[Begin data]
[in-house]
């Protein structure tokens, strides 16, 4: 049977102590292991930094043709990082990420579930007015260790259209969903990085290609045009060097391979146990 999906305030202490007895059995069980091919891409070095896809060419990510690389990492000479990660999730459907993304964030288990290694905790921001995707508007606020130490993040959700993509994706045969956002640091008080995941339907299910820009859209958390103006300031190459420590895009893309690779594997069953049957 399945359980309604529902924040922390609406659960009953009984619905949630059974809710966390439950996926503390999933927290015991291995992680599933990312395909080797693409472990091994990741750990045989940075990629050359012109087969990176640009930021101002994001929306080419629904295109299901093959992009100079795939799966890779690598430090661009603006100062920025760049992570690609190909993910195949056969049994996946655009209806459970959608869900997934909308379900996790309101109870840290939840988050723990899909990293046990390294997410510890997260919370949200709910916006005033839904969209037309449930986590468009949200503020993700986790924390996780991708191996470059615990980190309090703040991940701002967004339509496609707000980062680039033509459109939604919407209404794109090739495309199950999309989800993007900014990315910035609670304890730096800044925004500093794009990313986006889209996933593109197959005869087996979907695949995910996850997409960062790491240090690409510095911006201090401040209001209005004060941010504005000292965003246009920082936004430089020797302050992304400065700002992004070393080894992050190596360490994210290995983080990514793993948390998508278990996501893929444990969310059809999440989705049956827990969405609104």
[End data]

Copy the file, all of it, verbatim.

[in-house]
């Protein structure tokens, strides 16, 4: 049977102590292991930094043709990082990420579930007015260790259209969903990085290609045009060097391979146990 999906305030202490007895059995069980091919891409070095896809060419990510690389990492000479990660999730459907993304964030288990290694905790921001995707508007606020130490993040959700993509994706045969956002640091008080995941339907299910820009859209958390103006300031190459420590895009893309690779594997069953049957 399945359980309604529902924040922390609406659960009953009984619905949630059974809710966390439950996926503390999933927290015991291995992680599933990312395909080797693409472990091994990741750990045989940075990629050359012109087969990176640009930021101002994001929306080419629904295109299901093959992009100079795939799966890779690598430090661009603006100062920025760049992570690609190909993910195949056969049994996946655009209806459970959608869900997934909308379900996790309101109870840290939840988050723990899909990293046990390294997410510890997260919370949200709910916006005033839904969209037309449930986590468009949200503020993700986790924390996780991708191996470059615990980190309090703040991940701002967004339509496609707000980062680039033509459109939604919407209404794109090739495309199950999309989800993007900014990315910035609670304890730096800044925004500093794009990313986006889209996933593109197959005869087996979907695949995910996850997409960062790491240090690409510095911006201090401040209001209005004060941010504005000292965003246009920082936004430089020797302050992304400065700002992004070393080894992050190596360490994210290995983080990514793993948390998508278990996501893929444990969310059809999440989705049956827990969405609104």